Skincare industry excessively markets to teens

Illustration of a girl looking a women dig skin care
By Rose Bialk

Skincare, haircare, bodycare. The addition of the suffix “-care” is strange. It should go without saying that we should be caring for and maintaining our bodies to the best of our abilities. After all, our skin is the largest organ in our body, so it makes perfect sense to have a routine centered around its upkeep. However, when “-care” is added to the end of the word, it instead becomes a genre of product, which can be narrowed down by concern, age range, formulation, benefits, concerns and more, ultimately reducing the efficacy of real care that is at the root of the label.

Skincare is a multibillion dollar industry, and with the rise of e-commerce sites and social media over the last 10 years, it has only continued to boom. The industry’s concerns are not for the health of your skin, but rather how they can expand the demographic of people who buy skincare products so it can increase its revenue. Good skincare products are meant to assist your skin’s functions, not act in place of them. “Good” skin, after all, is mostly determined by whether you won the genetic lottery, followed by your nutrition and health and, of course, your age. 

It is no secret that we are scared of aging. “Good” skin is characterized by its youthful, glowing, “soft as a baby’s bottom” appearance. When you are young, the amount of products you “need” is less than when you are older. This is due to young skin having more elasticity and the ability to retain water as it has more fat and collagen in deeper tissue layers. As you age, the production of these nutrients decreases and outside assistance, in the form of product, is sought out.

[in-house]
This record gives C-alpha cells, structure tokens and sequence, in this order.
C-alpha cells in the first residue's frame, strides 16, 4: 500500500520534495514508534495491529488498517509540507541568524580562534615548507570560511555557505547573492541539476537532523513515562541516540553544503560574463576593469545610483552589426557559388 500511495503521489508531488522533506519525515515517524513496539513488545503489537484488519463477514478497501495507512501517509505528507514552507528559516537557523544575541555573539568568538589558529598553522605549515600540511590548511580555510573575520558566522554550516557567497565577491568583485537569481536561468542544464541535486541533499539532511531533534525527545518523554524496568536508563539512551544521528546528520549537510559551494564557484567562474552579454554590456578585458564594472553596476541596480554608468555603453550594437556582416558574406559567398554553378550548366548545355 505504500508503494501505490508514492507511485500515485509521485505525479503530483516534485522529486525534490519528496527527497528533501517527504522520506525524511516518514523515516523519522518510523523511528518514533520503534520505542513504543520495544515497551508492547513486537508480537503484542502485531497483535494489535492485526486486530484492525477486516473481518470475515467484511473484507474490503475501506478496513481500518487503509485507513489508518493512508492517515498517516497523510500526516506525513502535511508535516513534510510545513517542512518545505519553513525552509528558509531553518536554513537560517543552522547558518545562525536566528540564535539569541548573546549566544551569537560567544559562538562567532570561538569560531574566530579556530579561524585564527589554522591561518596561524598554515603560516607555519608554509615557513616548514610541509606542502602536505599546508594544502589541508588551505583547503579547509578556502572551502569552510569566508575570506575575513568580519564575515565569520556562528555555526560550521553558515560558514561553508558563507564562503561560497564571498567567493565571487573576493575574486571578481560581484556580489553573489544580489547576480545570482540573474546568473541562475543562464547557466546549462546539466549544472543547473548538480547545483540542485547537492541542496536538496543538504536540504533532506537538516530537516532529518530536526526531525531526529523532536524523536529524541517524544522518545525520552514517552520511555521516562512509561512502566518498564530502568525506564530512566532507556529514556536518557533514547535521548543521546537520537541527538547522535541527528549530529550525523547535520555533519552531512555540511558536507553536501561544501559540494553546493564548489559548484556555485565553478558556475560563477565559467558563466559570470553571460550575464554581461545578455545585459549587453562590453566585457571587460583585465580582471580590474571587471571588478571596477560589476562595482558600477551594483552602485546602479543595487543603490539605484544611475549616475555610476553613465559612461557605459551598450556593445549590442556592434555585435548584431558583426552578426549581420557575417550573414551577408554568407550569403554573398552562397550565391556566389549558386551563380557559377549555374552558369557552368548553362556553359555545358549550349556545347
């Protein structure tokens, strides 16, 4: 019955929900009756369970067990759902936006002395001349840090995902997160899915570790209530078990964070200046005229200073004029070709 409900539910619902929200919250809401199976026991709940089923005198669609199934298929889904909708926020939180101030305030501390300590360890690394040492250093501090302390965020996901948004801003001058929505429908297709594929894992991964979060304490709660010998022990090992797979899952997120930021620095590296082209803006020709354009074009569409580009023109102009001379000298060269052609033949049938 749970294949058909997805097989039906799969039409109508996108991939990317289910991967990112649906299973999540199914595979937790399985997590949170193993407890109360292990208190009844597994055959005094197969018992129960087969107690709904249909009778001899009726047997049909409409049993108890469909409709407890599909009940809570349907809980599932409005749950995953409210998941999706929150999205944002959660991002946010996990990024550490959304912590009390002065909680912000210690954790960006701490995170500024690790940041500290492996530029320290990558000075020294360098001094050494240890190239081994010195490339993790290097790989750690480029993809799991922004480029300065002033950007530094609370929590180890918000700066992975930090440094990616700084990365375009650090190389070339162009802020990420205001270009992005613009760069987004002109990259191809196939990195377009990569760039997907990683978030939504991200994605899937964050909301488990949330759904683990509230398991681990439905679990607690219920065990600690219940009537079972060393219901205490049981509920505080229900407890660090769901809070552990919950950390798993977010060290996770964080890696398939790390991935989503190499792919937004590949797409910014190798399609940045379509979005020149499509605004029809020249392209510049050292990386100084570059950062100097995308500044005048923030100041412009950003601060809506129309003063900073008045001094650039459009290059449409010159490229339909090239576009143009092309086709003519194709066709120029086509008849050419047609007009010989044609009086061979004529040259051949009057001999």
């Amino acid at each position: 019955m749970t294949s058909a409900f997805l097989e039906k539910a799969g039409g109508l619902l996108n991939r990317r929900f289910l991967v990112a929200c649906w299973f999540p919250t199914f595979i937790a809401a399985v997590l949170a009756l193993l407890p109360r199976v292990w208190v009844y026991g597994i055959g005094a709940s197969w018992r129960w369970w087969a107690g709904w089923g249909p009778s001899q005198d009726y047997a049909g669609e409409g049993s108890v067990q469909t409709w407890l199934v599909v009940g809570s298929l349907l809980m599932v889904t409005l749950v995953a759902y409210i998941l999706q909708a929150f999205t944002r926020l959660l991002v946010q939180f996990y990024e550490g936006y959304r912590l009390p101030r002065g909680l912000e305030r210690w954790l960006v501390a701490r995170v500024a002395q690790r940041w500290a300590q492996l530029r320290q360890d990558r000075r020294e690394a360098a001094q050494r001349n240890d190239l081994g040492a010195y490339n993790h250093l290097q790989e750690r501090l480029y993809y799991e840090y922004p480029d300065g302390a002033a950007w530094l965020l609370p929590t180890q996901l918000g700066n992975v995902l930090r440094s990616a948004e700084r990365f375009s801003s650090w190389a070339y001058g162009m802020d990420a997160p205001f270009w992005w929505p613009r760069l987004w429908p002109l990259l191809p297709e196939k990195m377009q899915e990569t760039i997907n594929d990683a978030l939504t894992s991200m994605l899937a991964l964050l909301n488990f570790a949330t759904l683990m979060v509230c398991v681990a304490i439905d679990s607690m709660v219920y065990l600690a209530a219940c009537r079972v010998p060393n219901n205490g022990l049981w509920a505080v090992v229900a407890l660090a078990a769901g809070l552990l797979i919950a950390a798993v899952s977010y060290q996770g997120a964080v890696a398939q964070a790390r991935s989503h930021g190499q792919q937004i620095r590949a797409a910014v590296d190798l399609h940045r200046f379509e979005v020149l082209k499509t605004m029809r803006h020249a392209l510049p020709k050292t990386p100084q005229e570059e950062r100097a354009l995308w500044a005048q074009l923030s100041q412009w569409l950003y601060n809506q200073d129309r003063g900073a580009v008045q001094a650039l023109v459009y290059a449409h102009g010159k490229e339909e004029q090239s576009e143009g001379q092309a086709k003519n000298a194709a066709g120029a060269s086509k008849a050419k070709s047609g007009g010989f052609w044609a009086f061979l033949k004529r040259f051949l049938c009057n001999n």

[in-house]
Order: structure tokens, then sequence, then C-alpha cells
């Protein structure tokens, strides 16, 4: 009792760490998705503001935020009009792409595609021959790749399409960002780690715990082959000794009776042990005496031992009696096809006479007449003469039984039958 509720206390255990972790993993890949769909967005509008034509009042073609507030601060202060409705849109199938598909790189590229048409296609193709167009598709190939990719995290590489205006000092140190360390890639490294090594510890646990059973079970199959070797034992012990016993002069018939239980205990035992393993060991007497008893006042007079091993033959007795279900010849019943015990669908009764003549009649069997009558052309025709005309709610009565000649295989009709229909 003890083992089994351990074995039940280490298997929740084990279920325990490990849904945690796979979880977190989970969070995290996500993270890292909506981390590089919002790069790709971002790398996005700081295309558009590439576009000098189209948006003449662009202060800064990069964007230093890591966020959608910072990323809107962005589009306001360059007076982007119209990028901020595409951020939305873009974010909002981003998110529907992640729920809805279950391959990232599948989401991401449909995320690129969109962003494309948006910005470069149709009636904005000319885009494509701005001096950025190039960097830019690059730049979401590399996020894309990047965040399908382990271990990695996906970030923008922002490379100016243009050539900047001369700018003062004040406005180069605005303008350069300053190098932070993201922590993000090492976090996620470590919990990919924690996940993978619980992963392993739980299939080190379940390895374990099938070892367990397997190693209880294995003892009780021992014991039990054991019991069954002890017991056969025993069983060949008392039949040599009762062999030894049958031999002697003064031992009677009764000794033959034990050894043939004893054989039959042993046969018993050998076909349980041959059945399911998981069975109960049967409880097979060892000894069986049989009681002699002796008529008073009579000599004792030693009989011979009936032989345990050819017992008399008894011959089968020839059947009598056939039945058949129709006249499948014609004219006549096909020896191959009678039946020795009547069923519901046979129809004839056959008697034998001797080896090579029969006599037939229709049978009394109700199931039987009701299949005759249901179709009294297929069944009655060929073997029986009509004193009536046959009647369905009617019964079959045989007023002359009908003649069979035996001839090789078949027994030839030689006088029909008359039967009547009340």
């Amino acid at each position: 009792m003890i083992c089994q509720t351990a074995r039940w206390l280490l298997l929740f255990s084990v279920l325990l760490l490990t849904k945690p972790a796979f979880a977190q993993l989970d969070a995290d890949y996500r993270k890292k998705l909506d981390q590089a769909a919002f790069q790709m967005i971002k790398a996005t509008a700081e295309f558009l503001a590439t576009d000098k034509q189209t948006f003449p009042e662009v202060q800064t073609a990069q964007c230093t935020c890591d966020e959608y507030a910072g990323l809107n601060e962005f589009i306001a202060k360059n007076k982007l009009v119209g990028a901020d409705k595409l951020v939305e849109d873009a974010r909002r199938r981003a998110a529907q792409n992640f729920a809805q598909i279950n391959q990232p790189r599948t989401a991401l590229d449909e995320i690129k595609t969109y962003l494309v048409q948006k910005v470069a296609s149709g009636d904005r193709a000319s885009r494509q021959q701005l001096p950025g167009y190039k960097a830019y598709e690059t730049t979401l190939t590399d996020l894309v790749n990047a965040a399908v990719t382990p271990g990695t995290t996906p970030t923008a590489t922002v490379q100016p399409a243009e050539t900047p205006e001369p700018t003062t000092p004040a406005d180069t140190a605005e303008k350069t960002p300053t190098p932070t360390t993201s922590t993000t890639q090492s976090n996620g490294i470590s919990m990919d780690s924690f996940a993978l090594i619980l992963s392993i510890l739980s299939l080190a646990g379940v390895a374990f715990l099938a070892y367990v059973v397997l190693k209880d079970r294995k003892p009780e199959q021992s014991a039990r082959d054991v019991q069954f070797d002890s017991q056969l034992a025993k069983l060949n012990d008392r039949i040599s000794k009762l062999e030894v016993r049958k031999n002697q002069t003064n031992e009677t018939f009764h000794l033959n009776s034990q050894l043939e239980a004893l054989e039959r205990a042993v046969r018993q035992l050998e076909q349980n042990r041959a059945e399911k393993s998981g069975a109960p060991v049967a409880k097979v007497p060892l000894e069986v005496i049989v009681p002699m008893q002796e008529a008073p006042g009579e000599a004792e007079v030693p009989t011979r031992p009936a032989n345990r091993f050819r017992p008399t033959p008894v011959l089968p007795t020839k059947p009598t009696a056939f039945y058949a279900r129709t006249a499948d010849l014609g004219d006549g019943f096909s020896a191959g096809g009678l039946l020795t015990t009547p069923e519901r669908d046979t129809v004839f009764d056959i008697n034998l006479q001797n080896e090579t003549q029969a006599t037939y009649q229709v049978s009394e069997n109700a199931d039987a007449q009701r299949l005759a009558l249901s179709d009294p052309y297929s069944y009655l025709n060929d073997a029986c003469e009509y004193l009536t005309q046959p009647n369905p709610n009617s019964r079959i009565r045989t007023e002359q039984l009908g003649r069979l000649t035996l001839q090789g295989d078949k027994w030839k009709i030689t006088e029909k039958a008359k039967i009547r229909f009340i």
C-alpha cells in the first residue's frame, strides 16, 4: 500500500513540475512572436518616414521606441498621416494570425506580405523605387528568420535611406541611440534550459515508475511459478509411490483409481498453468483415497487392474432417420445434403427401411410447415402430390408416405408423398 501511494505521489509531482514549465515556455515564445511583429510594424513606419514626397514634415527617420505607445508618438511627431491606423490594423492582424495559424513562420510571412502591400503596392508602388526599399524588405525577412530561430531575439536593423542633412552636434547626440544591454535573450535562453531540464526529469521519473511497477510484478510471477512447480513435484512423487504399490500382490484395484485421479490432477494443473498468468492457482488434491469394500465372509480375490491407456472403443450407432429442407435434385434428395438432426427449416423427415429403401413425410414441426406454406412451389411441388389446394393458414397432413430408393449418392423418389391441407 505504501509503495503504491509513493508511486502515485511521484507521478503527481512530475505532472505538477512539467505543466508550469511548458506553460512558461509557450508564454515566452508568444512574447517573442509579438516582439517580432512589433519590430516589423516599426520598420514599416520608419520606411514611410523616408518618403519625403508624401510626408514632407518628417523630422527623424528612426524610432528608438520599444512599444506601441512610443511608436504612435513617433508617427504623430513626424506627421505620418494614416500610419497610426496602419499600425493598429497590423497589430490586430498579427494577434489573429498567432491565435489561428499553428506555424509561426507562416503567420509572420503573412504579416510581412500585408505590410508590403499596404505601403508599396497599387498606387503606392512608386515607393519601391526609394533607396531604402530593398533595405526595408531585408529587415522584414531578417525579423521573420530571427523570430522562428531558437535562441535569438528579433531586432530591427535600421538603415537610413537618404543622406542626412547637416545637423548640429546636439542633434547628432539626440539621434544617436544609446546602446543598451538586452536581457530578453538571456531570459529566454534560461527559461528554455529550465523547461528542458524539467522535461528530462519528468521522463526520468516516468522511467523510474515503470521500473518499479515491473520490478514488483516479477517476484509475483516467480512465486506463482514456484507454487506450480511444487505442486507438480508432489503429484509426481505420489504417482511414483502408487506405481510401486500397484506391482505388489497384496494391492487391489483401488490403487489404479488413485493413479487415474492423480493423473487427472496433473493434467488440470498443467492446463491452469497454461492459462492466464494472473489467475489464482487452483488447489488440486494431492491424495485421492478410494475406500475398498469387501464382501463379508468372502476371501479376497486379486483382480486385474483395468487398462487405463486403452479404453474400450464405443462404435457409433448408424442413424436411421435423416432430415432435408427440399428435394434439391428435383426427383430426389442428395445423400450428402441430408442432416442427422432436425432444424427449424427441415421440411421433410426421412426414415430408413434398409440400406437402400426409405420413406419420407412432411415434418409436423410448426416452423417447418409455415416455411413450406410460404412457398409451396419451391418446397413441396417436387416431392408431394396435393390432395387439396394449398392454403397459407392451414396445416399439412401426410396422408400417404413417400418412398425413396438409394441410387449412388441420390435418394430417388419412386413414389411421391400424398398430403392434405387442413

I am not anti-skincare. I, myself, have a relatively complicated skincare routine, which differs by time of day, season and occasionally the amount of effort I want to put in. I wear sunscreen daily and keep a sunscreen stick on me at all times. I slug in the winter and I steal retinol from my mother’s cabinet when I am home. By age 16, I had been doing the 10-step Korean skincare routine for about three years.  Now, at age 20, I use a three to five step evening routine (face wash, toner, exfoliant, serum, eye cream and moisturizer). 

The reason I have reduced my skincare routine is simply because I did not need all of it. It was hard to maintain with a busy schedule and, on occasion, all that skincare would do the opposite and just make me break out. At the ages of 13 to 16, I had no reason to be double cleansing my face using an oil and a water cleanser if I was not wearing makeup that day; I did not need to be wearing eye cream or essence because I had no fine lines or wrinkles, as I was in the youthful years of my teens. Sure, it was fun sometimes to have an adult skincare routine, but my skin — and yours as well — already has mechanisms in place to exfoliate itself, turn over cells and do all the other things it is supposed to do. 

There is such a thing as “too young” for skincare. Retinoids and acids can be too harsh for young skin and cause irritation, rashes and hyperpigmentation. The tweens and teens on my Tiktok “For You Page” who are using brands such as Drunk Elephant, Paula’s Choice, Glow Recipe and other pricier products have been made to make teenagers believe that they need to invest in anti-aging products now or else they will not be beautiful when they are older. 

Skincare, especially fror those who are just getting into it, should be taught as a part of hygiene and caring for our body rather than a way to prevent aging. Regardless of age, we should all embrace the skin we have and learn to let it do its job. If you choose to take away anything from this article, please wear your sunscreen.

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